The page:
Wilfrido D Mojica
State University of New York at Buffalo, USA
Scientific Tracks Abstracts: J Cytol Histol
An emerging problem pathologists are encountering is the receipt of vanishingly small core biopsy specimens and the increasing demands for molecular testing on them. Current tissue management requires traditional processing approaches to arrive at a point where a diagnosis can be made on morphologic grounds. However, even with judicious planning, examination of hematoxylin with eosin and immunohistochemically stained sections can lead to the depletion of these very small pieces of tissue leaving nothing left over for molecular analysis. We have recently discovered that exfoliated cells can be recovered from core needle biopsies prior to their routine processing to create formalin fixed paraffin embedded specimens. A wash step recovers cells which we believe are dislodged by the trauma associated with the mechanical procedure of performing this type of biopsy. Management of these cells using a microfluidic platform presents a novel paradigm capable of extending the diagnostic utility of the core needle biopsy allowing for recovery of high molecular weight DNA, proteins and the possibility of other cellular constituents. Cytopathologic evaluation of these cells is integral to the success of this platform. A prototype working model is introduced with a discussion of the attributes this approach delivers relative to conventional pathologic specimen processing.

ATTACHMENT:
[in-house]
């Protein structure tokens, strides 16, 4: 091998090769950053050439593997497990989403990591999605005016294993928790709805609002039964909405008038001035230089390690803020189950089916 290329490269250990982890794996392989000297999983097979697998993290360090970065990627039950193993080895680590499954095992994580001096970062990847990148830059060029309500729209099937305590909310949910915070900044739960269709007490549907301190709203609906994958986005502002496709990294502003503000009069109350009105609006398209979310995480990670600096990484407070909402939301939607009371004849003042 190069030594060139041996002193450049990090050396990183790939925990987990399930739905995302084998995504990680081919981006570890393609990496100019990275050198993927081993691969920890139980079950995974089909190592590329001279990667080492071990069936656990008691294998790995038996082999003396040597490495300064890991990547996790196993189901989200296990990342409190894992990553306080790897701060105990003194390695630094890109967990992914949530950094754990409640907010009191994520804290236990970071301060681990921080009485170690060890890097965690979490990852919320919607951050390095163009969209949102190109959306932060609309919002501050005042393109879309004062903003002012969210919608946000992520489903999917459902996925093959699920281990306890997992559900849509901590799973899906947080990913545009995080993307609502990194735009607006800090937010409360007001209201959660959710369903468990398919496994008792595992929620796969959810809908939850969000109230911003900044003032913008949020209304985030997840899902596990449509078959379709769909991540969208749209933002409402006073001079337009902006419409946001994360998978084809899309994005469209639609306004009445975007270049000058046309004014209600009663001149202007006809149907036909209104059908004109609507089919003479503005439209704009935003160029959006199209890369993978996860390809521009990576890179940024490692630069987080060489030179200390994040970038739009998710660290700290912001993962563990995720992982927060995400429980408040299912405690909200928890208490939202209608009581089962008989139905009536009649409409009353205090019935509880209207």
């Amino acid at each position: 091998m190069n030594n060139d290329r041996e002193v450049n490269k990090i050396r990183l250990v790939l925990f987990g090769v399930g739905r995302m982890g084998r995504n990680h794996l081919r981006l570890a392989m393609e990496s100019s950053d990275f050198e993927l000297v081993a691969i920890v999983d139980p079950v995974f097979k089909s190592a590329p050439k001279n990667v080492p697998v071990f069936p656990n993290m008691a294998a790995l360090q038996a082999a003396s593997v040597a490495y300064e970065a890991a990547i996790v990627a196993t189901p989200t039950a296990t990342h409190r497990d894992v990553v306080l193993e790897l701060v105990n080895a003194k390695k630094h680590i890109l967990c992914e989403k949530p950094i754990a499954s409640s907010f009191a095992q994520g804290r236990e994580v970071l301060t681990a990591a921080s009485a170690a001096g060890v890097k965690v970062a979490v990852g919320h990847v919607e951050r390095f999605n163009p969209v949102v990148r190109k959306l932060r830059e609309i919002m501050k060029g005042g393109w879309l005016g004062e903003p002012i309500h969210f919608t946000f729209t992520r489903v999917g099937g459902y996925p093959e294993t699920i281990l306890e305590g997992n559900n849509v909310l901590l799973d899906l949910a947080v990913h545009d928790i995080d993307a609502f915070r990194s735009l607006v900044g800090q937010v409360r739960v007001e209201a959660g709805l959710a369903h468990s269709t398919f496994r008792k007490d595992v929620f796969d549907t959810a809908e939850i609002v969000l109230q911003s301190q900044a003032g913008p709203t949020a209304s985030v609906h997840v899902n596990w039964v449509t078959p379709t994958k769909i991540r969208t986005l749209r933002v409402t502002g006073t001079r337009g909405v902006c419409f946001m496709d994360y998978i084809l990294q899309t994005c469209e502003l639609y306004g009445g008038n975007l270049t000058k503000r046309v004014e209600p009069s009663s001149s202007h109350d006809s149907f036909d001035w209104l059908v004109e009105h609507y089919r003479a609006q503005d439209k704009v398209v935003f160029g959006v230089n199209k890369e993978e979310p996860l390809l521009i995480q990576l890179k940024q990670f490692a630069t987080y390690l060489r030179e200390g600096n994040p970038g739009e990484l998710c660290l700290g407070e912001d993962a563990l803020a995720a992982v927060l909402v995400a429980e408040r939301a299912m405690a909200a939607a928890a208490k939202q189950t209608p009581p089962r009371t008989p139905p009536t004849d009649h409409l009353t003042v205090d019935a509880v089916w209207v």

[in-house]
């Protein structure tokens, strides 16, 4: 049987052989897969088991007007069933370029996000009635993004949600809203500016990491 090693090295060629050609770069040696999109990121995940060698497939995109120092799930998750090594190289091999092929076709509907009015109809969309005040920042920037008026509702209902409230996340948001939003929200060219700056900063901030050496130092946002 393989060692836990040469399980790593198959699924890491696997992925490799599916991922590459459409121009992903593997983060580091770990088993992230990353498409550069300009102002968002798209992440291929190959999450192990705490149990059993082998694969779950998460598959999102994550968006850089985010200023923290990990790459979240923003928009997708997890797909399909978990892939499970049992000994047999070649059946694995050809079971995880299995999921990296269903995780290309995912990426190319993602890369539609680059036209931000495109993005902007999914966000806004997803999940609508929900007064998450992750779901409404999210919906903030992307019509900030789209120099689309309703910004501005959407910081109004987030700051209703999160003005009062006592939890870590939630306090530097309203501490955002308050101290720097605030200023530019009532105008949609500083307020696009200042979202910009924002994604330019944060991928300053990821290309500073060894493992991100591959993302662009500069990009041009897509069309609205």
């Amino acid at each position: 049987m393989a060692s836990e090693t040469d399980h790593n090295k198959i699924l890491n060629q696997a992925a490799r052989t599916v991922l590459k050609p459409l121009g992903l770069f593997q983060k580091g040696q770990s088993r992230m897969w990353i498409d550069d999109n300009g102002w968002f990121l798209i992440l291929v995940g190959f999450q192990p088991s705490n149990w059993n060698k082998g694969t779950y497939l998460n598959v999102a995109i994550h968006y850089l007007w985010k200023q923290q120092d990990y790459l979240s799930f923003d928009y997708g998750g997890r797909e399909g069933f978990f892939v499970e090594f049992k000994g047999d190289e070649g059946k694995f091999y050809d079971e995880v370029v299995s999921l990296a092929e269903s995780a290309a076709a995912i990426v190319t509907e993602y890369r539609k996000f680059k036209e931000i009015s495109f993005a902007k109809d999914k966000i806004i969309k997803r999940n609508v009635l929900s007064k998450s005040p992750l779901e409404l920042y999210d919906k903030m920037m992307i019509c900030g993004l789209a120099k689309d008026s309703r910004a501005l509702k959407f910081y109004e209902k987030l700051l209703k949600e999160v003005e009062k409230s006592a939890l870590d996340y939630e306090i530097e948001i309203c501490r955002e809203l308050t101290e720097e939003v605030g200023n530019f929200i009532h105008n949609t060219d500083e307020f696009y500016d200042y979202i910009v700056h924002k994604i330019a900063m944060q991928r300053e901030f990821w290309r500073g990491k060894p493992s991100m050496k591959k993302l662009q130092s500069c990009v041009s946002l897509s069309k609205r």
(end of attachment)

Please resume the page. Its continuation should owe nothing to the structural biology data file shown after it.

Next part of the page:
Wilfrido D Mojica is a Surgical Pathologist and Assistant Clinical Professor with the Department of Pathology at the University of Buffalo. He completed his MD degree from the St Louis University School of Medicine and is Trained and Board Certified in both Anatomic and Clinical Pathology. He is the Director of the Immunohistochemistry Laboratory within the Kaleida Health Laboratory. He has published over 25 peer reviewed manuscripts related to translational research and pathologic biospecimens.
Journal of Cytology & Histology received 2083 citations as per Google Scholar report